[00:13:09] So for me, having those End-To-End tests served multiple purposes, not only was it good for me to effectively document and validate the site works as it should do during my development, it's great during regression testing, during releases to make sure I haven't broken anything in additional changes. And I could then use it as a means of actively monitoring the site after it got life.
[00:13:35] This gave me more confidence in the system, this idea of this synthetic transaction running every hour because it's post live and I talked about this in monitoring in Episode 15 - those checks you can do after a system is live to make sure that you have confidence that is acting and behaving as it should.
[00:13:55] Pre-live, you have the stuff we talked about in Episode 14, with the testing - Unit Testing, Automated Testing, Manual Testing.
[00:14:04] Post live, you have that monitoring aspect which could include things like Synthetic Transactions as well as logging and metrics, both of which are built in at that stage there.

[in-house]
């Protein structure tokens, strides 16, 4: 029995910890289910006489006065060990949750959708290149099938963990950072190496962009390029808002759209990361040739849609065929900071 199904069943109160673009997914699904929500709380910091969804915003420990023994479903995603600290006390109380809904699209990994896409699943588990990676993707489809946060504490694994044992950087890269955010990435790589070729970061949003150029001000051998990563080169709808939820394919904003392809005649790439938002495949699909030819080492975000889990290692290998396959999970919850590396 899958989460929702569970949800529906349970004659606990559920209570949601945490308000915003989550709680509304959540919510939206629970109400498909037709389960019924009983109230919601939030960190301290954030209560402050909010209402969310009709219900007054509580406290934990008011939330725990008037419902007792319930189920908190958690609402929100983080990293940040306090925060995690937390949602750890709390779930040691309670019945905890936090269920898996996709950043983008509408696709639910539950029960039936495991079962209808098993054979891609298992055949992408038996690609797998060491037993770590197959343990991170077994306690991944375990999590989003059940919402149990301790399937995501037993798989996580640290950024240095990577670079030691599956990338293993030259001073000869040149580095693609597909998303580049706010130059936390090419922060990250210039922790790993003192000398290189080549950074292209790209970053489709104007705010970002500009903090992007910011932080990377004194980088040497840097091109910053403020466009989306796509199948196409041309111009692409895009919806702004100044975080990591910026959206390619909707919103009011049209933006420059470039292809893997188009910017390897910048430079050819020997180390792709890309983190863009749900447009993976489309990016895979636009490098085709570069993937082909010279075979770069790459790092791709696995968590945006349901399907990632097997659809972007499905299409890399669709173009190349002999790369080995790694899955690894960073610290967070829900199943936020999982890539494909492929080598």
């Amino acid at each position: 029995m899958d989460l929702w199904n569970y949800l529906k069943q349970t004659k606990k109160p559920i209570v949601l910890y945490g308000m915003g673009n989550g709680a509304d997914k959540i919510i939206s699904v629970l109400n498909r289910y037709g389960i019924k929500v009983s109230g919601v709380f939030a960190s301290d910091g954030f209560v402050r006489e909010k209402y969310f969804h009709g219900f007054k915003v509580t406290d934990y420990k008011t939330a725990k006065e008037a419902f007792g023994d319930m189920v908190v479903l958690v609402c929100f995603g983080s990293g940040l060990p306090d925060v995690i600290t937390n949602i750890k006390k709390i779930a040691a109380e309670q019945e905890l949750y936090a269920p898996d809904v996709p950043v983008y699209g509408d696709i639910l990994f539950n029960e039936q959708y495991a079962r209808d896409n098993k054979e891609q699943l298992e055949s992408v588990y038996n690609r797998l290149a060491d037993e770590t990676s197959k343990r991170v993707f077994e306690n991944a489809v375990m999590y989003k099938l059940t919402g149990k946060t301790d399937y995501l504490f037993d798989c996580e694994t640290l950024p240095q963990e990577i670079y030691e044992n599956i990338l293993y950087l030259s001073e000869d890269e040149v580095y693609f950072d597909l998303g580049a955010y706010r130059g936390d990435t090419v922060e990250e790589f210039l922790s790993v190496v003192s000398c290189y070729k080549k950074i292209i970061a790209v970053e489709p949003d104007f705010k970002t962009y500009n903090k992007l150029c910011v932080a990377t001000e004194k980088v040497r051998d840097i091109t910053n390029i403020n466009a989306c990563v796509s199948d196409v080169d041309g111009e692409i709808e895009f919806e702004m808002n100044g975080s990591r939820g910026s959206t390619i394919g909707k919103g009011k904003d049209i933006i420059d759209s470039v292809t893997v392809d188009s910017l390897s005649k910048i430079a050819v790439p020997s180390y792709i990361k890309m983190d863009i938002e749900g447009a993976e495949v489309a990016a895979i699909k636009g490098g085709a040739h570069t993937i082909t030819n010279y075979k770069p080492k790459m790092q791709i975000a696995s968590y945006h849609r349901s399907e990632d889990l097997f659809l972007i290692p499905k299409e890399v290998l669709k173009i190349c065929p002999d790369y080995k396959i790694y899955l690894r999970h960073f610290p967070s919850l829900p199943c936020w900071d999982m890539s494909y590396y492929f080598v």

[00:14:19] I've talked about a number of things to get started - and some of those practises that helped me develop quickly.
[00:14:23] I've not talked about actually writing code.
[00:14:27] That's almost a, I don't want to say by-product because obviously that's what I'm trying to do, but you've got all these things I've put around it as a safety net - whether it's getting started, making sure I've got all of those tools that allow me to work quickly, all of those tests, all those validations, all that monitoring so that I can have a safety net.